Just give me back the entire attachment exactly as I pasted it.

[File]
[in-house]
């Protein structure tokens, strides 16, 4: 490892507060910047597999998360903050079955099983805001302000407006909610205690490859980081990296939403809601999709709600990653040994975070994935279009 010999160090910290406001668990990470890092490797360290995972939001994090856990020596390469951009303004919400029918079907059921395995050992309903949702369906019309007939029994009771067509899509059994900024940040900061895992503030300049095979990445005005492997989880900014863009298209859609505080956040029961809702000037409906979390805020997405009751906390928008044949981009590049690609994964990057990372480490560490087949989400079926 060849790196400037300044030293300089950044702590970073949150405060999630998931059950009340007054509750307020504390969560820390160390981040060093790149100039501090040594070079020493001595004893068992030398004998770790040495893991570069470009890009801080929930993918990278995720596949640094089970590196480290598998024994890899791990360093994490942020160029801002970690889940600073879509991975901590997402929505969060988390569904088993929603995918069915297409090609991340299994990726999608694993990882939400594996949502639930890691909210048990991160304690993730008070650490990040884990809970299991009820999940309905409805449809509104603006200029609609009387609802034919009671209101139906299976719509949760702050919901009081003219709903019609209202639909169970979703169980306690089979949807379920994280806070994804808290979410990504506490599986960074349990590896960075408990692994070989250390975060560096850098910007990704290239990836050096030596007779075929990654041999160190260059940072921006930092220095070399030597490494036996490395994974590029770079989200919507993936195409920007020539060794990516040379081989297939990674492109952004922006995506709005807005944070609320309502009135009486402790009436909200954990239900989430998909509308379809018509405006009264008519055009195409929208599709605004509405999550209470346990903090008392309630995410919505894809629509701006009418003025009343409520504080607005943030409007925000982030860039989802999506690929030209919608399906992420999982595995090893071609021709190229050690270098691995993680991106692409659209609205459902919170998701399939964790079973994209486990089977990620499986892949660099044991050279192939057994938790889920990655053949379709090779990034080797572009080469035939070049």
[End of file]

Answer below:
[in-house]
């Protein structure tokens, strides 16, 4: 490892507060910047597999998360903050079955099983805001302000407006909610205690490859980081990296939403809601999709709600990653040994975070994935279009 010999160090910290406001668990990470890092490797360290995972939001994090856990020596390469951009303004919400029918079907059921395995050992309903949702369906019309007939029994009771067509899509059994900024940040900061895992503030300049095979990445005005492997989880900014863009298209859609505080956040029961809702000037409906979390805020997405009751906390928008044949981009590049690609994964990057990372480490560490087949989400079926 060849790196400037300044030293300089950044702590970073949150405060999630998931059950009340007054509750307020504390969560820390160390981040060093790149100039501090040594070079020493001595004893068992030398004998770790040495893991570069470009890009801080929930993918990278995720596949640094089970590196480290598998024994890899791990360093994490942020160029801002970690889940600073879509991975901590997402929505969060988390569904088993929603995918069915297409090609991340299994990726999608694993990882939400594996949502639930890691909210048990991160304690993730008070650490990040884990809970299991009820999940309905409805449809509104603006200029609609009387609802034919009671209101139906299976719509949760702050919901009081003219709903019609209202639909169970979703169980306690089979949807379920994280806070994804808290979410990504506490599986960074349990590896960075408990692994070989250390975060560096850098910007990704290239990836050096030596007779075929990654041999160190260059940072921006930092220095070399030597490494036996490395994974590029770079989200919507993936195409920007020539060794990516040379081989297939990674492109952004922006995506709005807005944070609320309502009135009486402790009436909200954990239900989430998909509308379809018509405006009264008519055009195409929208599709605004509405999550209470346990903090008392309630995410919505894809629509701006009418003025009343409520504080607005943030409007925000982030860039989802999506690929030209919608399906992420999982595995090893071609021709190229050690270098691995993680991106692409659209609205459902919170998701399939964790079973994209486990089977990620499986892949660099044991050279192939057994938790889920990655053949379709090779990034080797572009080469035939070049």